I just found a nice - and very up-to-date - Dodgers depth chart graphic on CBS Sportsline.
The Dodgers have signed some players to non-guaranteed contracts to create more possibilities for their very weak bench. (See and scroll down to my January 8 entry).

Terry Shumpert, 36, plays seven positions. Though his OPS in 2000 and 2001 was near .800 and in 1999 it was near 1.000 – all as a reserve – it fell last year to an unimpressive .676.

Quivio Veras, a 31-year-old infielder, has more of a pedigree as a starter. He has always had speed but hasn’t always hit. In 2000 he had a fine OPS of .822 in 84 games with Atlanta, but that fell to .687 in 71 games in 2001. He missed 2002 because of knee surgery.

Shumpert and Veras, though not stars, offer some useful alternatives to Jolbert Cabrera. I can’t say for certain that they would be better. Cabrera is younger and healthier (though he did suffer a gunshot wound to his buttocks a couple of years ago!) and also plays infield and outfield, like Shumpert. But Shumpert and Veras have probably had more productive moments.

In other bench news, Ken Gurnick of reports, as I sort of suspected, that the Dodgers would like to keep a third catcher in David Ross, since Todd Hundley squats behind the plate at everyone’s collective peril. Hundley would be more likely to fill the role of lead left-handed pinch hitter vacated by Dave Hansen.

I’m also dropping Wilkin Ruan and Luke Allen back down to Las Vegas. In this week's analysis by USA Today Sports Weekly of the Dodger farm system (which I hope to address soon), I saw that Ruan really doesn’t look like he’s ready to hit in the majors. Hermansen may not be ready either, but he’s a little further along. Allen looks the most ready, but he doesn’t play center field. To use Allen would leave Dave Roberts without a true backup in center field (Shumpert is also more of a leftfielder). My suspicion is that the Dodgers see no better option than to let Roberts go for 150 games in center – but they’d still want to have some sort of backup who can play the position.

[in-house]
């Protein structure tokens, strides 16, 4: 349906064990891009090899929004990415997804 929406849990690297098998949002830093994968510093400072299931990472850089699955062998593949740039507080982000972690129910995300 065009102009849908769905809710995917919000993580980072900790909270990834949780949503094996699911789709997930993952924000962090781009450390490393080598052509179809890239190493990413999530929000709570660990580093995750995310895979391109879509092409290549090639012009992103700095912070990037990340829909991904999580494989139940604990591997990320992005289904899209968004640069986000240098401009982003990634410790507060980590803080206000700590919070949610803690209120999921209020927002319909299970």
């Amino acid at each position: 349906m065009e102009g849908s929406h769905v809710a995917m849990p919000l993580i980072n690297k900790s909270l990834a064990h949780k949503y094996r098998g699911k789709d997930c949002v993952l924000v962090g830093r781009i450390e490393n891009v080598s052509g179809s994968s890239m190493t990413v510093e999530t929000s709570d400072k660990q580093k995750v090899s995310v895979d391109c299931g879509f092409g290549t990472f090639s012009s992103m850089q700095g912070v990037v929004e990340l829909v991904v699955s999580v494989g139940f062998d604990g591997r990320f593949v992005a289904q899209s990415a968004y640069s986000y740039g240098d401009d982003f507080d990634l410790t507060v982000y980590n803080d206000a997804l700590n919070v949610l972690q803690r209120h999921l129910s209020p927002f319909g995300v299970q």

So here’s a revised look at the makeup of the Dodger bench (certainly not the final revision):

Todd Hundley, C/1B, .722 OPS
Mike Kinkade, 1B/LF, 1.083 OPS
Cesar Izturis, SS, .556 OPS
David Ross, C, ,985 OPS (in 10 at-bats, including his home run off Mark Grace)
Chad Hermansen, OF, 651 OPS
Terry Shumpert, IF/OF, by a hair over Cabrera and Veras.

I hope to look at some recent signings to provide choices for the pitching staff next.

Wednesday, January 22, 2003

Reactions to the news that Dave Checketts, former impresario of the New York Knicks, New York Rangers and Madison Square Garden, is going to try to buy the Dodgers: